So what started yesterday as a silly photoshop joke turned, today, into a silly computational music generation sort-of-joke.
The Seattleward Spiral is a from-scratch, mostly-automatic reinterpretation of Trent et al’s 1994 The Downward Spiral, using nothing but sliced up audio from the NBC sitcom Frasier. The result is something arguably far more “industrial” in some sense (and far, far less listenable in that same sense) than the original album.
The reconstitution was done using “afromb.py”, a python script that takes two files, the target track a that you’re trying to recreate, and the source track b that provides the audio content used for that recreation, and slices both up into very small pieces, assembling the bits of track b one at a time according to whichever piece best matches the current bit of track a.
The script is provided with Echo Nest Remix, itself a fascinating and extensible music manipulation library and API I’ve been playing with lately and will have more to post about soon. Fun, fun stuff. If you’re not afraid of a little light monkeying around with your command line it’s worth checking out.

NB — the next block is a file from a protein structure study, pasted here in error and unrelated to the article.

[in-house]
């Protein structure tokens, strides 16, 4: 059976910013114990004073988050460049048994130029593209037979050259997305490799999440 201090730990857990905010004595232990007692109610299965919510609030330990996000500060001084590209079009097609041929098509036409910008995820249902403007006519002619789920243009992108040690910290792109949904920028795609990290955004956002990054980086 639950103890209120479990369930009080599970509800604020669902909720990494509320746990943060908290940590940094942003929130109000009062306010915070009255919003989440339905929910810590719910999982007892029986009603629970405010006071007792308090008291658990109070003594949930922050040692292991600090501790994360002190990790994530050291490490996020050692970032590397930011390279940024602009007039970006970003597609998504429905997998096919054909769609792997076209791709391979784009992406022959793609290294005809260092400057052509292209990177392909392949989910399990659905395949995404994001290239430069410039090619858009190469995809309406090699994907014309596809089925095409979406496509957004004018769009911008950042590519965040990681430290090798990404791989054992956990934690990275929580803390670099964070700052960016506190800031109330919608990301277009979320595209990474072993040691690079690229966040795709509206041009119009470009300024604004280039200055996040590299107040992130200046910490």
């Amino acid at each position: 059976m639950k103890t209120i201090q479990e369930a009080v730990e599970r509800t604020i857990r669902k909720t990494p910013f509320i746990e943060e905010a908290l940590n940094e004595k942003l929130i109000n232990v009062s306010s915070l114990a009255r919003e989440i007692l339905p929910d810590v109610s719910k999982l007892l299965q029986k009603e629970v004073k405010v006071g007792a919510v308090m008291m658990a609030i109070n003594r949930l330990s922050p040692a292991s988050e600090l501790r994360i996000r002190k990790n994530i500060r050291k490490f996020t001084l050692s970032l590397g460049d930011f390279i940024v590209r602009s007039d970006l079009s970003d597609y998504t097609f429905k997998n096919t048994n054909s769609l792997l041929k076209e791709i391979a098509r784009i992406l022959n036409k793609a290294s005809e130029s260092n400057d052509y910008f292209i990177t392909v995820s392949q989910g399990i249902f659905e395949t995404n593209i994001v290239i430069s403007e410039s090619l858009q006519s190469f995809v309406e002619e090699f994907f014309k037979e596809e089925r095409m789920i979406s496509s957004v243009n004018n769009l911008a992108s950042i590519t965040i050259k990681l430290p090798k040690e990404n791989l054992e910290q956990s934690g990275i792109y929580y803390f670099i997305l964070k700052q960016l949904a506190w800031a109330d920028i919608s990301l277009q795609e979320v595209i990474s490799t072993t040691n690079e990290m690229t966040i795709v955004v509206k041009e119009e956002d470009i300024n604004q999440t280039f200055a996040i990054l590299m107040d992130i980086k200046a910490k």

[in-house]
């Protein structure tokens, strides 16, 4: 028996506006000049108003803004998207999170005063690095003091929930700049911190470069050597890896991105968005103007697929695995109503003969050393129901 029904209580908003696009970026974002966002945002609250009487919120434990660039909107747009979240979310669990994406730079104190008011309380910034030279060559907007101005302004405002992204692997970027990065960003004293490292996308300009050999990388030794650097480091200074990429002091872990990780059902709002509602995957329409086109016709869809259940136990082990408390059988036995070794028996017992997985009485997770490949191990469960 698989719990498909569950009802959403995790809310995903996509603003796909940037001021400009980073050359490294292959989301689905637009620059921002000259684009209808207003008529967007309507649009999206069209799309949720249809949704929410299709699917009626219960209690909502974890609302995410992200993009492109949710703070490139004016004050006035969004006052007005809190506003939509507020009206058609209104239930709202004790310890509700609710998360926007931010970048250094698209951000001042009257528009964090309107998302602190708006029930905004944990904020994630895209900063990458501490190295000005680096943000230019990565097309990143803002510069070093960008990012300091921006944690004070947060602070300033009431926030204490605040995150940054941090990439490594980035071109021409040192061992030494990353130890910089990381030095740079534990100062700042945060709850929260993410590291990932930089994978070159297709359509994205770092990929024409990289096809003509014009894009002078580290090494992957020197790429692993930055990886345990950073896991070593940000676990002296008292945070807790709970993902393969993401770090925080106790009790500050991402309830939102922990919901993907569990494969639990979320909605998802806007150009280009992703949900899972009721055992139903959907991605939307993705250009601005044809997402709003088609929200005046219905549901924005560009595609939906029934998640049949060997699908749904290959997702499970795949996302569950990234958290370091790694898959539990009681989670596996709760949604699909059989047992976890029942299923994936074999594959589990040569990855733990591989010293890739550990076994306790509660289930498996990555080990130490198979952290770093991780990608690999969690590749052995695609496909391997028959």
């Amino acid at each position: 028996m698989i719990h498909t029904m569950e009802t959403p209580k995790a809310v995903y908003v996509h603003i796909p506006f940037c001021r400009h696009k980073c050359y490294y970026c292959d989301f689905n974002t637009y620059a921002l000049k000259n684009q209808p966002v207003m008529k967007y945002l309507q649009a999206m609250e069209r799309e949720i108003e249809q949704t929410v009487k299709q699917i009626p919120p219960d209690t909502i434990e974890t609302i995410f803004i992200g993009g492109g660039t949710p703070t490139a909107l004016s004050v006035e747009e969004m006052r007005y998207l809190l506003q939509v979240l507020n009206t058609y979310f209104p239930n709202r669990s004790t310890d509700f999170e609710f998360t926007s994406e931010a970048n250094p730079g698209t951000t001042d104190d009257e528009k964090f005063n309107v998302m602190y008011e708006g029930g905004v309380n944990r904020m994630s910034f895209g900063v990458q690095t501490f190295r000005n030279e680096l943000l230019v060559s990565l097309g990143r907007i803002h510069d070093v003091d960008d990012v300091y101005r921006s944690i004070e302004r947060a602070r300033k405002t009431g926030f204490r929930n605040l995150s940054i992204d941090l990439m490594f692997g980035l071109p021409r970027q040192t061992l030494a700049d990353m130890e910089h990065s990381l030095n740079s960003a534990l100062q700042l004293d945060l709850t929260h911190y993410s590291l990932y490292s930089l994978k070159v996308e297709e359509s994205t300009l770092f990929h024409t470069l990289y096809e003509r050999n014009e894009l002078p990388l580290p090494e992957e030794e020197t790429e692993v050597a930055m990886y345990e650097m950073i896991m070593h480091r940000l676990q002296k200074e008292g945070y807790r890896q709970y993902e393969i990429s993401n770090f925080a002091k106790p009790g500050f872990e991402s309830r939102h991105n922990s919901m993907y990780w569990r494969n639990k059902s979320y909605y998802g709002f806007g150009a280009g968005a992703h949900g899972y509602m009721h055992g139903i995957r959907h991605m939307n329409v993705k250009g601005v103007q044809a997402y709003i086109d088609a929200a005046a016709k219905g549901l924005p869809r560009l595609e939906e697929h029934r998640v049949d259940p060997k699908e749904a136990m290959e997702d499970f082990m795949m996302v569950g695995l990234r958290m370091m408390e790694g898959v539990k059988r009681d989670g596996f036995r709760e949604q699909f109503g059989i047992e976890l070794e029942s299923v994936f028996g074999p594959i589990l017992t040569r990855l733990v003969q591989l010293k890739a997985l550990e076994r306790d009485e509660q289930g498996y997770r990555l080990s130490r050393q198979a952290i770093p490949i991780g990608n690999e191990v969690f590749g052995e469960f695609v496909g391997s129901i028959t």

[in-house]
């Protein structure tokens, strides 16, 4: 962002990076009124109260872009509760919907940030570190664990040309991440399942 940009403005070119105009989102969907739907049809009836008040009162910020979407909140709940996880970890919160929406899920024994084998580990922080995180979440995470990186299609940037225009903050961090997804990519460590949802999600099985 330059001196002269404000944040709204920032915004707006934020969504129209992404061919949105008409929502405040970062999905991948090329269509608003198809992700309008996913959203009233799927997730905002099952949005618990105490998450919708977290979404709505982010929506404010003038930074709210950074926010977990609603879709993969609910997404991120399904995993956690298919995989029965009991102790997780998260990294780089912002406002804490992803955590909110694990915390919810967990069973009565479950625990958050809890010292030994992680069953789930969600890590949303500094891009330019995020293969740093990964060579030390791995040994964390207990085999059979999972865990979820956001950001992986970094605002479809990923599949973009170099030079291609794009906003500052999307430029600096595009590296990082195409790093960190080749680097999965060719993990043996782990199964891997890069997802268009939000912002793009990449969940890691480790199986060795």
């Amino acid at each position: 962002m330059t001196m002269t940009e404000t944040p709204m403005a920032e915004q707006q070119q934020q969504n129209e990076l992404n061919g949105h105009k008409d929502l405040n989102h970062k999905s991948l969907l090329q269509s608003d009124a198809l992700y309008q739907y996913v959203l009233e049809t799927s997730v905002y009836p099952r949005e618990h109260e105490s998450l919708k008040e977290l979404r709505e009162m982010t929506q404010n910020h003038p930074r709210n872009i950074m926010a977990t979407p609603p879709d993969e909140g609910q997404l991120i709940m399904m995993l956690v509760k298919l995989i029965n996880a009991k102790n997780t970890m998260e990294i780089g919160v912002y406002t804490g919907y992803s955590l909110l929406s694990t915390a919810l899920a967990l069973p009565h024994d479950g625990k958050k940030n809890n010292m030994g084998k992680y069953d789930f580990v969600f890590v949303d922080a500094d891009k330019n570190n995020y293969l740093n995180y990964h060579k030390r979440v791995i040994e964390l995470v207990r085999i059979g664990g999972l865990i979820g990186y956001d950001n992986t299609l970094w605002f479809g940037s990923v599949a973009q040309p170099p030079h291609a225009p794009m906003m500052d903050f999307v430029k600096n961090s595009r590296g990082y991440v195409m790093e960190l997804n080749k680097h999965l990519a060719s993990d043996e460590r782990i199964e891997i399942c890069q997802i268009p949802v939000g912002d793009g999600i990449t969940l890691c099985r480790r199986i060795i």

In any case: The Seattleward Spiral was created by running afromb against each track from Downward Spiral three times, using three different bits of Frasier audio — the theme song, and the first five minutes or so form two random episodes I found on Youtube (“Two Mrs. Cranes” and “Niles Starts a Fire” or something like that). I dumped the three tracks for each into Garageband to create a very basic mix with just some static panning to create a bit more stereo action, chucked those out to mp3, and that was that. It’s a tremendously quick, dirty mix, with functionally no human intervention in the choice and arrangement of the sounds on the record.
You can grab the whole thing via this zip file, or listen to individual tracks below. I think that Closer To Roz, in particular, works well.
See also the Closer To Roz (Niles Mix) video created this evening using the related vafromb.py script! Note that the audio content of the remix is different here than what’s in the track above, as the input video is different; I also went ahead and kept a touch of the original track in there to make the video a little more coherent to listen to.